61st Meeting of the International Whaling Commission

61st Meeting of the International Whaling Commission – Madeira, June 22-26, 2009

Portugal and the magnificent island of Madeira, where whales move peacefully offshore, hosted the 61st meeting of the International Whaling Commission (IWC), where whales were the focus of not-so-peaceful negotiations. The Cousteau Society sent two representatives—Clark Lee Merriam from the US office and Noémie Stroh from the Paris office—as official observers to monitor discussions.

Highlights

1. The Future of the IWC

To help resolve deep divisions in the IWC over its ultimate purpose—the advancement of commercial whaling or the conservation of whales—a Small Working Group was established two years ago to develop a proposal for a way forward. When it reported that it was unable to come to agreement, the Commission extended it for another year. Delegations praised the SWG process for having improved the civility of discussions—a moot accomplishment. Since most negotiations were held behind closed doors and Commissioners were pressured to offer only resolutions that had already gained consensus, civility came at the price of transparency and accountability. When delegations called for greater involvement of civil society, the SWG process was opened to NGO observers—but a Support Group, dubbed the “Small Small Working Group,” was established to continue work in private.

2. Lethal research vs. non-lethal research

The dominant division between Commission members is the question of Japan’s scientific whaling as a way to continue commercial whaling under the moratorium. A new approach to resolving the impasse was proposed—to make research whaling subject to the advice of the Scientific Committee—but Japan flatly rejected the idea as an encroachment on its sovereign rights. In contrast, the Southern Ocean Research Partnership began in March 2009 with 12 member countries (Australia, Argentina, Brazil, Chile, Costa Rica, the US, France, Italy, Mexico, New Zealand, South Africa and Uruguay). The initiative has three goals: a focus on conservation projects, the development of non-lethal research technologies, and the close linkage of projects to the priorities established by the Scientific Committee.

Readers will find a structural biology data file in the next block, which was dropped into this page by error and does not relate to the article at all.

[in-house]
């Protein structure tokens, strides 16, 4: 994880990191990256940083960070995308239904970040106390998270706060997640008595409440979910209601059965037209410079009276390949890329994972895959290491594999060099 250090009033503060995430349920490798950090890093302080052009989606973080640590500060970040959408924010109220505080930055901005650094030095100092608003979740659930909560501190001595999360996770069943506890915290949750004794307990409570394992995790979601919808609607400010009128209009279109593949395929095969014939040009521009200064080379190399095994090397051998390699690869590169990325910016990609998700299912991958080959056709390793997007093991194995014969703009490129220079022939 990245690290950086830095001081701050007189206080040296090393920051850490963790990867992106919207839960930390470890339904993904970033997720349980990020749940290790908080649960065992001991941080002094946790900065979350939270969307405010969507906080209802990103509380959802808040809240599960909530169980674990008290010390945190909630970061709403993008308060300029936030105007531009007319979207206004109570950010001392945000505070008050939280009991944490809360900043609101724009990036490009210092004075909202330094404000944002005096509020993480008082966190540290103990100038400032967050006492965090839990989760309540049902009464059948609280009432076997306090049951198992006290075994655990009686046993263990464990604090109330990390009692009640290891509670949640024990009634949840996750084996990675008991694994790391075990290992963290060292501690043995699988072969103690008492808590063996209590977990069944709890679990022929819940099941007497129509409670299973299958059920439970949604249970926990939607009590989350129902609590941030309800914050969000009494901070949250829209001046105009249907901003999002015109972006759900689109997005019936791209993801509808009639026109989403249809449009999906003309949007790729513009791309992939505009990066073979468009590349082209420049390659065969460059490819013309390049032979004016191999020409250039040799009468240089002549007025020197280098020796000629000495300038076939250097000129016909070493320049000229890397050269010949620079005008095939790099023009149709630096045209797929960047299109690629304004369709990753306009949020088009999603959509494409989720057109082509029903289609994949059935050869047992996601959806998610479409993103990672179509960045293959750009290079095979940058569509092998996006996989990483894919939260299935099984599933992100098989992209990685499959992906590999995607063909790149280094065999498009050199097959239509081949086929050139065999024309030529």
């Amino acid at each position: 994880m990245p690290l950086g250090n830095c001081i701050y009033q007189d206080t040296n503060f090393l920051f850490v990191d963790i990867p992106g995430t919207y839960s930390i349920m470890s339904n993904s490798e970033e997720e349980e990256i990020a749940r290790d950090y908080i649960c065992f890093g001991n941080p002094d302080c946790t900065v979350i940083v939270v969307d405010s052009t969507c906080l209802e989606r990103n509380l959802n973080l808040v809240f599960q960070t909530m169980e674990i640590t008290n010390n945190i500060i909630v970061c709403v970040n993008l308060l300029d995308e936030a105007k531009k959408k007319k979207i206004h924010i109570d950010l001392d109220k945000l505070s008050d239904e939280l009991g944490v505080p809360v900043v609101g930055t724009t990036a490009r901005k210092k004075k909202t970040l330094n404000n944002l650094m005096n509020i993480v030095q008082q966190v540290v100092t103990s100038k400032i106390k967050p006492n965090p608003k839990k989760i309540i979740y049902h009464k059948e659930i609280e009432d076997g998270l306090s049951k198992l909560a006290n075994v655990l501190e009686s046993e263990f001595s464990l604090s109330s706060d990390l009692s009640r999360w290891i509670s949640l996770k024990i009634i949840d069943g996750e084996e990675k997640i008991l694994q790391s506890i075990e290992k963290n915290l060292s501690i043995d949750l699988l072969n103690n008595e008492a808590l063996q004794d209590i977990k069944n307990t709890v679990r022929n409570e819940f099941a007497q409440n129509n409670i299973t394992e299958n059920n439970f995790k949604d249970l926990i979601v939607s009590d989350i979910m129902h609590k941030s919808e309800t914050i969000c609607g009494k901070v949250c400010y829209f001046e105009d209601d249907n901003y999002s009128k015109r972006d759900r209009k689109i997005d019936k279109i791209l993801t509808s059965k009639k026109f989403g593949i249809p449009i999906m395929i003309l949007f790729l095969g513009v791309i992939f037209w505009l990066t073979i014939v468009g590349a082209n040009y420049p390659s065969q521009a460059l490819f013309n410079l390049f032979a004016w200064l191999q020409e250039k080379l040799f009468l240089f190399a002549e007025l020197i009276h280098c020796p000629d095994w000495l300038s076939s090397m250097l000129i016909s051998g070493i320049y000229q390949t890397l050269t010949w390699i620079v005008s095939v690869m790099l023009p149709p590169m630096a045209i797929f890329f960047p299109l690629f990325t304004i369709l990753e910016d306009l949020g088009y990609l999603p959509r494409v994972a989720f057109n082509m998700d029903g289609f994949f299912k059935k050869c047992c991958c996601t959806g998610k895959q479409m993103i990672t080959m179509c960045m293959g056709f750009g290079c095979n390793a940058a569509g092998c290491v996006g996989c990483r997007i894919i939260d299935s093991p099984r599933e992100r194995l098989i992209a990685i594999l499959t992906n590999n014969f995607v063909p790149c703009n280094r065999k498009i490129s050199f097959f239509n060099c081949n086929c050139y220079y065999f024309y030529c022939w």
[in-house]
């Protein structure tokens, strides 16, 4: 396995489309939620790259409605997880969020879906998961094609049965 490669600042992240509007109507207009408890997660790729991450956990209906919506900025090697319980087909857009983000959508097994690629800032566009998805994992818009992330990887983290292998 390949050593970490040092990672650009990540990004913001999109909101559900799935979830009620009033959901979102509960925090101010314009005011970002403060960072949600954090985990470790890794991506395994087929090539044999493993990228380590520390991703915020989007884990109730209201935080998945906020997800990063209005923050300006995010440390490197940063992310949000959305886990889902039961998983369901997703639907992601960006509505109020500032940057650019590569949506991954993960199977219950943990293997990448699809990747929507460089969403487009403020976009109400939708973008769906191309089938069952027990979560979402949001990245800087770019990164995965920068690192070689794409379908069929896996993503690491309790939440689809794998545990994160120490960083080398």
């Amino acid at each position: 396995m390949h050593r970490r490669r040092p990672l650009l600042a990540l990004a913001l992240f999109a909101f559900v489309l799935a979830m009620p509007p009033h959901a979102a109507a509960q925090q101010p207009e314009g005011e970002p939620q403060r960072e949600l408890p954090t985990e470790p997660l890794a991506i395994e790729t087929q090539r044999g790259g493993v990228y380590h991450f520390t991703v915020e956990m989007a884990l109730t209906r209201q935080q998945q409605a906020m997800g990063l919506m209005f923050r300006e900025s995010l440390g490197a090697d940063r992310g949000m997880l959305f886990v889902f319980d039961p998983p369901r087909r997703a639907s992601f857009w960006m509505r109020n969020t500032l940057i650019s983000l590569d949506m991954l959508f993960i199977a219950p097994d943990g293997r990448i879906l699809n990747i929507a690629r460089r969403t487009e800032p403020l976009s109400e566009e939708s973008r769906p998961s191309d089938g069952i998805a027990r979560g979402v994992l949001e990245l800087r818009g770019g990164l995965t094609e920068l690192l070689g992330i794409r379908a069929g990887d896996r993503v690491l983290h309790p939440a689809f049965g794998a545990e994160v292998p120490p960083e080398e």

3. Greenland and humpback whales

Greenland, through member government Denmark, submitted a request for approval of taking ten humpback whales for its aboriginal subsistence whaling, in addition to the minkes and fin whales already being hunted. Many members had strong reservations about proof of need for the additional take. After lengthy private discussion and under pressure to avoid a vote, the Commissioners agreed to reserve its decision for an intersessional meeting to be held by the end of 2009.

4. Climate change

A resolution submitted by the US and Norway and adopted by consensus acknowledges the threats posed by climate change to whales, a concern underlined by the Scientific Committee. The resolution requests member nations to take climate change into account in conservation and management plans for cetaceans. It also appeals to governments to take action to reduce the rate and extent of climate change.


5. Participation of civil society

Non-governmental organizations (NGOs) are allowed to attend meetings of the IWC as observers and to submit opening statements, which are not part of the formal record. Many NGOs, including the Cousteau Society, have been battling for more representation, on a par with other international treaty organizations such as CITES. Although the IWC Chair can invite NGO interventions, organizations have almost never been allowed to address the Commission until last year. Again at this meeting, three speakers from each side—conservation or pro-whaling—were allotted five minutes to speak. France, supported by other delegates, noted the constructive interventions made by the NGOs and urged a greater role for NGOs.

More on the IWC process